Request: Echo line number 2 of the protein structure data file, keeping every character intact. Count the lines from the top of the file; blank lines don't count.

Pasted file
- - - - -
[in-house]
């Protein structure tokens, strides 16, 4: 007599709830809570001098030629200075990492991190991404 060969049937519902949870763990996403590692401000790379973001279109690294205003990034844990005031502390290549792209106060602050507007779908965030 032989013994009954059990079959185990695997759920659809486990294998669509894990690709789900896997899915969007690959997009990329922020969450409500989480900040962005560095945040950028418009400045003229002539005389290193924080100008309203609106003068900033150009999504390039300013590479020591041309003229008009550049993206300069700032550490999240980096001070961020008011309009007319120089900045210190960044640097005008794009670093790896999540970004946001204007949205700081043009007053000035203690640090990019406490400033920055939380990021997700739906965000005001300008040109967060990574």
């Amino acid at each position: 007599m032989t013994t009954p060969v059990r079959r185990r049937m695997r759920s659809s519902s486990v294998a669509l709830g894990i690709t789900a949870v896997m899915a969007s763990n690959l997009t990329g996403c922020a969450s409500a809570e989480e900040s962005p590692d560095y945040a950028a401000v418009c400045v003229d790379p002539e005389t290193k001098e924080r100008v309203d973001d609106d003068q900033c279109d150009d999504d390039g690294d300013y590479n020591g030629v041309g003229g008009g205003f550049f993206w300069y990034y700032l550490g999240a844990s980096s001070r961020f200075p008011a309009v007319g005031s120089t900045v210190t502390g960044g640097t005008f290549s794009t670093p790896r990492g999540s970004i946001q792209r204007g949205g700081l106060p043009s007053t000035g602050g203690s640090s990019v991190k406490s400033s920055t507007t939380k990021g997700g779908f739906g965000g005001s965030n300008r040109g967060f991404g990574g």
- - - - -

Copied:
């Protein structure tokens, strides 16, 4: 007599709830809570001098030629200075990492991190991404 060969049937519902949870763990996403590692401000790379973001279109690294205003990034844990005031502390290549792209106060602050507007779908965030 032989013994009954059990079959185990695997759920659809486990294998669509894990690709789900896997899915969007690959997009990329922020969450409500989480900040962005560095945040950028418009400045003229002539005389290193924080100008309203609106003068900033150009999504390039300013590479020591041309003229008009550049993206300069700032550490999240980096001070961020008011309009007319120089900045210190960044640097005008794009670093790896999540970004946001204007949205700081043009007053000035203690640090990019406490400033920055939380990021997700739906965000005001300008040109967060990574």